“Ian” then wrote: “My wife is actually Senior Manager for the IT department of an American Multi-national in Tokyo and about half her staff are Americans with minimal/no Japanese.”

According to an Associated Press report, the Swiss foreign ministry has confirmed that Snowden worked in Geneva as a U.S. mission employee accredited to the United Nations from March 2007 to February 2009. His co-worker at the time, Mavanee Anderson, described Snowden as friendly and brilliant, and an expert in martial arts who joined in Chinese New Year parades. “He once gave me a one-on-one martial arts lesson, and I was surprised at his abilities — and very amused that he seemed unable to go very easy on a newbie,” she wrote in Tennessee’s Chattanooga Times Free Press.

Snowden then moved to Japan in early 2009 to work for Dell as a contractor for the National Security Agency’s surveillance program, the AP reported.

While in Japan, Snowden appears to have lost interest in posting on Ars Technica, a U.S.-based site that lists more than 700 of his comments between 2001 and 2012.

He made no posts on the site for seven months between April 7, 2009, and November 27, 2009, when he was reportedly studying in the summer semester at the University of Maryland University College at an unknown location in Tokyo. He made only two posts that December, then one in February 2010, and nothing for 21 months until November 2011. After that, he made one more post, on May 21, 2012.

Since he had been a prolific poster before moving here, it’s hard to imagine he went cold turkey in Japan and made no comments at all on websites in Japan, a haven for tech industry workers using pseudonyms. Thus, observers speaking privately wonder if Snowden adopted a new pseudonym to run his own blog or post on chat forums in Japan while working here, as many expats do.

Since fleeing to Hong Kong from his job in Honolulu, Snowden has accused the United States of running a massive and secretive surveillance network — involving Google, Microsoft, Yahoo and other tech companies — that collects data on people worldwide. Some call him a hero for defending the public interest, while others have accused him of treason. The FBI has launched a criminal investigation into Snowden’s conduct, and the bureau’s director has accused him of exposing state secrets.

During his time studying and working in Japan, Snowden would have met several Japanese and expats in various fields, and possibly some of the people he had known online for years.

His longtime girlfriend, Lindsay Mills, wrote that they fell in love with the little street festivals in Japan. “On the hunt for the perfect date-night venue [in Hawaii] I stumbled upon a flyer for a Japanese summer festival. Could that be more perfect?! E and I fell in love with all the little street festivals when we lived in Japan and I couldn’t think of a better event to bring smiles to our faces.”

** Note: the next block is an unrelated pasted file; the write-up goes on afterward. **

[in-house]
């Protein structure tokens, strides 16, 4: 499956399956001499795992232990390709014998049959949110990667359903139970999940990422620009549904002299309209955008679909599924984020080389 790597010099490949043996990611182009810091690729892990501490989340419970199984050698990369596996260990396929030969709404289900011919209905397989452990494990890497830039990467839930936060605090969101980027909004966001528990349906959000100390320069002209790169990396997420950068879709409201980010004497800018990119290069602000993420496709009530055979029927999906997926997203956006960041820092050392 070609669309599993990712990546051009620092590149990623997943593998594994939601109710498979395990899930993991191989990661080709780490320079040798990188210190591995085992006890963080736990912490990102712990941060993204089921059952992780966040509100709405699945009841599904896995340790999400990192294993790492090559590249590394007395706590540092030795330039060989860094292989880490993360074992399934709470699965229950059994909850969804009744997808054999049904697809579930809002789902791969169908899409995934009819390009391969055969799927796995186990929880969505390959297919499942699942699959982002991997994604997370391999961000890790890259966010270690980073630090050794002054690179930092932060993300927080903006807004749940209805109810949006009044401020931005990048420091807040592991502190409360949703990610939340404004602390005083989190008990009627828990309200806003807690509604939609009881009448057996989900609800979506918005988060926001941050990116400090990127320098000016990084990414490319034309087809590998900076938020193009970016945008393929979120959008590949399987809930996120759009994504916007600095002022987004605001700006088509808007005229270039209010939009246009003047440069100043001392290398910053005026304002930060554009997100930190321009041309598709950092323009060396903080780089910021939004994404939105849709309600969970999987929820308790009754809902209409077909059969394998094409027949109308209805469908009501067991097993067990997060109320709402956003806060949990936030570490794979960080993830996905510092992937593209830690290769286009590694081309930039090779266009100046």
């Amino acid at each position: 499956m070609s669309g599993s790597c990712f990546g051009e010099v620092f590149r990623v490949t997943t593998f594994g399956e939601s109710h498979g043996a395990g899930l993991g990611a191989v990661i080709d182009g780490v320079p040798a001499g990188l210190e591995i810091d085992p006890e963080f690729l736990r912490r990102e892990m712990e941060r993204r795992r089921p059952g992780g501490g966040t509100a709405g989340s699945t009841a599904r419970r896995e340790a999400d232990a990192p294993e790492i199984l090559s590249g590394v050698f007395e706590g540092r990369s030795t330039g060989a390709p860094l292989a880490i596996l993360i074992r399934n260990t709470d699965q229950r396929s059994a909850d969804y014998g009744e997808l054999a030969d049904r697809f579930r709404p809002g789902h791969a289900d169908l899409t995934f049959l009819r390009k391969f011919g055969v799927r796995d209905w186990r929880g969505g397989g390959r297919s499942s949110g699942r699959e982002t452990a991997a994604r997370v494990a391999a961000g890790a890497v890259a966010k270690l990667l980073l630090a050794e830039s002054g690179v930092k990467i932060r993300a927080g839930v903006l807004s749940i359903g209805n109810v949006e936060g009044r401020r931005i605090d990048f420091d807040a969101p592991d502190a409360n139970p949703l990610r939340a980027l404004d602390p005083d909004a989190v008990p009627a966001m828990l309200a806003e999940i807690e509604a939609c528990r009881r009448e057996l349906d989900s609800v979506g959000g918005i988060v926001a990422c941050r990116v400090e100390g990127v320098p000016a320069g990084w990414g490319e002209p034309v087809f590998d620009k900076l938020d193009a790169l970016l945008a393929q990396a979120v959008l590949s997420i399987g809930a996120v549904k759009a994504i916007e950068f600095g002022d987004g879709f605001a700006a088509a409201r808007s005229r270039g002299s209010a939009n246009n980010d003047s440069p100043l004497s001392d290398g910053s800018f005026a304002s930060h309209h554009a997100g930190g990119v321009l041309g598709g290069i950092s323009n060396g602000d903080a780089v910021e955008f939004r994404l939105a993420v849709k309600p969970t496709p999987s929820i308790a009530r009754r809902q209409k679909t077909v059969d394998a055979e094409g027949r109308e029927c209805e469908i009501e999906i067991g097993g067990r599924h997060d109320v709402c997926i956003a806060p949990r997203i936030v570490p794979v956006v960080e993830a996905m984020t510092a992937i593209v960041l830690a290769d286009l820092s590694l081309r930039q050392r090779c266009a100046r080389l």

An acrobatic dancer, Mills often tweeted with a person named Gabzilla8Japan, who IDs herself with the line “I give good hair.”

In Hawaii, the couple often enjoyed karaoke and Japanese restaurants. “We lovingly crammed a large group into a small corner of a delicious Japanese restaurant and filled our bellies with sushi, tempura, and good conversation,” wrote Mills.

It’s not clear where Snowden and Mills lived in Japan. Multiple websites claim that the U.S. National Security Agency employs large numbers of intelligence operatives on the Misawa Air Base in Aomori Prefecture, which was a staging post for rescue and recovery efforts after the March 11, 2011, disasters in Tohoku.

TrueHOOHAisms: Japan according to Snowden

Some of Snowden’s apparent writings under the moniker “theTrueHOOHA”:

• I was just wondering if anybody has considered the IT jobmarket in Japan. There’s the language barrier problem, but if you can demonstrate the appropriate language skills, I think a qualified American would actually have a better time in the Japanese job market!

• All things considered, American certificates, especially in internet security, should prove to be extremely attractive. There have also been a couple studies that show out of qualified applicants, blondes are hired more often in Japan.

• Does anyone have any experience in the Japanese workplace? Has anybody else considered this? Does anyone have anything to add? Will Gendou [another commenter] spill his tea on his bargain-basement katana [sword]?

• I’m not really worried so much about whether or not such positions exist en masse; what I’m talking about is more along the lines of an American competing with a Native Nihon-jin for one position. Market saturation etc doesn’t really matter, the jobs will always exist in some supply. I’d like to know more about how people picture or have been affected by the American “novelty” factor that teachers enjoy.